Boyden v. United States
IN error to the Circuit Court for the District of Wisconsin.
The United States sued Boyden and his sureties on his official bond as receiver of public moneys for the district of lands subject to sale at Eau Claire, in the State of Wisconsin. The bond was given pursuant to the 6th section of the act of May 10th, 1800.  The section enacts:
'The receiver of public moneys shall, before be enters upon the duties of his office, give bond with approved security for the faithful discharge of his trust.'This bond was conditioned, that if the said Boyden truly and faithfully executed and discharged all the duties of his said office according to law, then the obligation should be void. The breach alleged was, that Boyden had received as receiver $5088, of the moneys of the United States, which he had not paid over to the United States, 'although often requested so to do.'
The defendants pleaded as one plea, that Boyden had been violently robbed of the said sum of money; and under a notice that they would give in such evidence offered upon the trial to prove that, on the 23d of December, 1859, at Eau Claire, in the State of Wisconsin, while in the land office of the United States for that land district, he the said Boyden, then and there being the receiver of public moneys for said district, and then and there being in the discharge of the duties of his office as such receiver, was suddenly beset by some person or persons to him unknown, and thrown down, and against all defence that he could make, was gagged and bound, and the moneys described in the complaint violently, and without his fault, taken from him and carried away.
To the introduction of this evidence the United States objected, upon the ground that the facts as offered to be proved constituted no defence. The court sustained the objection, and the defendants excepted.
Judgment having been given for the United States, the defendant brought the case here.
The assignments of error were:
1. That the evidence offered was improperly rejected.
2. That the declaration did not state a cause of action. This second assignment being founded on the fact that an act of August 6th, 1846,  requires all receivers of public moneys to keep in their possession all of the moneys by them treceived, until the same is ordered by the proper department or officer of the government to be transferred or paid out; and that the amendatory act of March 3d, 1857,  requires persons having moneys of the United States in their hands, to pay them to the Treasurer, the Assistant Treasurer, or public depositary of the United States, when required by the Secretary of the Treasury, or any other department.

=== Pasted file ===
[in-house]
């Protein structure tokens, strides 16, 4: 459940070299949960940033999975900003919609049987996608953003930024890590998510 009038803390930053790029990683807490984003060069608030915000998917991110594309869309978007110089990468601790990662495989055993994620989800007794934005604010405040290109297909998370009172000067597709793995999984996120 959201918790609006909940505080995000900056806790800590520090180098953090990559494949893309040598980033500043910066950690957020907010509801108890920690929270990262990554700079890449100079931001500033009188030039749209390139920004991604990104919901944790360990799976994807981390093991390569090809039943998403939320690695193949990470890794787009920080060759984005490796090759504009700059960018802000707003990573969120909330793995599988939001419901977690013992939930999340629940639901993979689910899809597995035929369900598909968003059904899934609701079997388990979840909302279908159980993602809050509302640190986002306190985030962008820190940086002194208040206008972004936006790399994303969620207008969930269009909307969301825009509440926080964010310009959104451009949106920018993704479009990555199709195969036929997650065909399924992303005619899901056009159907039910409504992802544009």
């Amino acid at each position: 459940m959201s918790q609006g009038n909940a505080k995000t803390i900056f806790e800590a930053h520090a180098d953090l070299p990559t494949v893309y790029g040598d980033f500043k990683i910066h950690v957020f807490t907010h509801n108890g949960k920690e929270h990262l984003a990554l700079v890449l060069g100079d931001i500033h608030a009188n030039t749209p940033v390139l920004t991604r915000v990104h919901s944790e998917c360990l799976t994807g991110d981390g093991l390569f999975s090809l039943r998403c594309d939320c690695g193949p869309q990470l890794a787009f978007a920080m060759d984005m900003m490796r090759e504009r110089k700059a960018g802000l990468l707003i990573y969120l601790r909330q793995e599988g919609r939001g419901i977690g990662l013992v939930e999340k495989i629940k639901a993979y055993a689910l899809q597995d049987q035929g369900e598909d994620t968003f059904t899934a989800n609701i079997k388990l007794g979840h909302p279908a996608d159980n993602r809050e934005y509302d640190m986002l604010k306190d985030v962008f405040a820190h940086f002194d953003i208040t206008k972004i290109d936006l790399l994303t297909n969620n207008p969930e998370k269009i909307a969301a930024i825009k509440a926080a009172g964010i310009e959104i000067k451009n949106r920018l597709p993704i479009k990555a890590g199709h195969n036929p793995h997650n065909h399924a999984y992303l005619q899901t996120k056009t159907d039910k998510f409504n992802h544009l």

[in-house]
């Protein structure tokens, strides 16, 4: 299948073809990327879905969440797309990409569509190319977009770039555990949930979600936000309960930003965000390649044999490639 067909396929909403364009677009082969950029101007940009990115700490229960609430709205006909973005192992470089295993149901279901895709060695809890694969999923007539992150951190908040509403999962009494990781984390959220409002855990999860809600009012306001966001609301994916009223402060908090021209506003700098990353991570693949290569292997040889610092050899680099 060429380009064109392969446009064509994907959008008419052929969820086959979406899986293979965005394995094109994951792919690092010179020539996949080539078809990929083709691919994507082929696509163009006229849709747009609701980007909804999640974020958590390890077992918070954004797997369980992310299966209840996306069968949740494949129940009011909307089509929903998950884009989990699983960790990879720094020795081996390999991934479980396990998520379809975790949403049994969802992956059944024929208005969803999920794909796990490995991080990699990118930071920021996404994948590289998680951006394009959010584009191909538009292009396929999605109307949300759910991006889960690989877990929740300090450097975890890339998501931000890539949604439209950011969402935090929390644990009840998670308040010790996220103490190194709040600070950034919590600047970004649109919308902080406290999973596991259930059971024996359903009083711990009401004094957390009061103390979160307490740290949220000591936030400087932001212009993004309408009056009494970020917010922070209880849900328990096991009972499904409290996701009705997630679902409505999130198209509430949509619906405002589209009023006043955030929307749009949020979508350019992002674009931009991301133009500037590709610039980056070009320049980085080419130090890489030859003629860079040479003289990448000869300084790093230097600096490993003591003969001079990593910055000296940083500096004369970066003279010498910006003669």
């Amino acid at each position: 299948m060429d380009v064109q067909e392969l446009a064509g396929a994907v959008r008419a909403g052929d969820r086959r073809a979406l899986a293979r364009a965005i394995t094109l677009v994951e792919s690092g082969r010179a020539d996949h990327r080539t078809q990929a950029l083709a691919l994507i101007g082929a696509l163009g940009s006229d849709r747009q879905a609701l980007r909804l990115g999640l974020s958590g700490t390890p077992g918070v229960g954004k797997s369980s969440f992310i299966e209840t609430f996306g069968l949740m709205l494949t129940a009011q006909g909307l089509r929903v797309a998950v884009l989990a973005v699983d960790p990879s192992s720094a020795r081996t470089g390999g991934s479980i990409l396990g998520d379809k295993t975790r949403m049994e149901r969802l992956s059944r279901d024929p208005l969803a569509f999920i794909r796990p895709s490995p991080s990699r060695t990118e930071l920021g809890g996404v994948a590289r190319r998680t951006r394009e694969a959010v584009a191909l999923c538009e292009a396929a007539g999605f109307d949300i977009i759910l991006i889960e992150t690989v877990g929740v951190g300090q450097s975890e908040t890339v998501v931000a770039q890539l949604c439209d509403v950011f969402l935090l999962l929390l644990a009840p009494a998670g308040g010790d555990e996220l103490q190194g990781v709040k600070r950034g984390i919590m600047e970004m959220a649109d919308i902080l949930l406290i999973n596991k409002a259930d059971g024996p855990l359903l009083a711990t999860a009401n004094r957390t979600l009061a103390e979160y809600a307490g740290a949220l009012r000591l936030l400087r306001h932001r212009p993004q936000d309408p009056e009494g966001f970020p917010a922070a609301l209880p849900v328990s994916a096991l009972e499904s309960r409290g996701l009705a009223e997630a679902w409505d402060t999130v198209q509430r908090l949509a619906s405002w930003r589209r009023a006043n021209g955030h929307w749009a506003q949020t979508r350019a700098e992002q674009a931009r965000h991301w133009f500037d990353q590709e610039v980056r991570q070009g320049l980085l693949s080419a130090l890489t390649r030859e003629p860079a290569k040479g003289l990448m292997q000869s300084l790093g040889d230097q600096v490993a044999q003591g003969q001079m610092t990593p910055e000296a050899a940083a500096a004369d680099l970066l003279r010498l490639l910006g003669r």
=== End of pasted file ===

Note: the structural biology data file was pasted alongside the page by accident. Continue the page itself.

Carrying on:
The case was twice argued.
Messrs. M. H. Carpenter and M. M. Cothren, for the plaintiff in error:
I. The sureties contract for such capacity and fidelity as man may possess, and as may be suitable for the employment of their principal. The duty of the principal is measured by physical possibility. Their liability is no greater. They do not undertake that an earthquake shall not swallow up the property of the government; nor that the public enemy, or a robber shall not, despite all resistance that can be made by the custodian, seize, and carry away the funds of the government. At the common law, an officer was not responsible for loss of public or private funds, except upon the ground of negligence or default. This is old law, settled in Lane v. Cotton, reported by Lord Raymond,  and in Whitfield v. Le De Spencer, reported in Cowper.  The principle is adopted in our own country, as is seen by the case of the Supervisors of Albany v. Dorr et al.,  where it was held by the Supreme Court of New York, that a 'public officer intrusted with the receipt and disbursement of public funds, is not responsible for money stolen from his office, where there is no imputation of negligence or other default on his part.' Nelson, C. J., in giving the opinion, places emphasis upon the condition of the bond being for the faithful execution of the duties of his office, and says that this condition recognizes the common law rule. The case was affirmed by the Court of Errors.  The later case of Muzzy, Supervisor, v. Shattuck,  in the same State, which might appear to conflict with this decision, was placed upon the construction of a statute, which was peculiar in its provisions, and, in the opinion of the court, rendered the collector a debtor for the amount by him collected, and his sureties guarantors for the payment of the debt. It therefore does not conflict with Supervisors of Albany v. Dorr, nor with the common law rule as to official liability; but only interprets and gives effect to a particular statute.